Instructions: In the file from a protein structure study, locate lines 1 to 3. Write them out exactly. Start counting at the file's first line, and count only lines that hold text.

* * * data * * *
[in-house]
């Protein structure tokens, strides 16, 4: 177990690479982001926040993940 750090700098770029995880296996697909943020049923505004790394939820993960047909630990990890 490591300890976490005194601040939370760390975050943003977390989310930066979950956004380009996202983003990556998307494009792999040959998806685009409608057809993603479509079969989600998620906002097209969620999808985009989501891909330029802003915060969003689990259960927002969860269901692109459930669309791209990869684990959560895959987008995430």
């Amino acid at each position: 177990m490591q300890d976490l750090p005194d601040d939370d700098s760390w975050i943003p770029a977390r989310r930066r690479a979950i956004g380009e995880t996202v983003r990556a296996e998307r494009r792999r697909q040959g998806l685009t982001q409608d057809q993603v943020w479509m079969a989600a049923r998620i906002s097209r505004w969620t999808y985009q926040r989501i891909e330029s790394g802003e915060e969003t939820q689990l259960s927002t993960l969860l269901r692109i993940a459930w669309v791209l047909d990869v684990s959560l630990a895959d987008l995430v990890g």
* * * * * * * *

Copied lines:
[in-house]
């Protein structure tokens, strides 16, 4: 177990690479982001926040993940 750090700098770029995880296996697909943020049923505004790394939820993960047909630990990890 490591300890976490005194601040939370760390975050943003977390989310930066979950956004380009996202983003990556998307494009792999040959998806685009409608057809993603479509079969989600998620906002097209969620999808985009989501891909330029802003915060969003689990259960927002969860269901692109459930669309791209990869684990959560895959987008995430």
């Amino acid at each position: 177990m490591q300890d976490l750090p005194d601040d939370d700098s760390w975050i943003p770029a977390r989310r930066r690479a979950i956004g380009e995880t996202v983003r990556a296996e998307r494009r792999r697909q040959g998806l685009t982001q409608d057809q993603v943020w479509m079969a989600a049923r998620i906002s097209r505004w969620t999808y985009q926040r989501i891909e330029s790394g802003e915060e969003t939820q689990l259960s927002t993960l969860l269901r692109i993940a459930w669309v791209l047909d990869v684990s959560l630990a895959d987008l995430v990890g």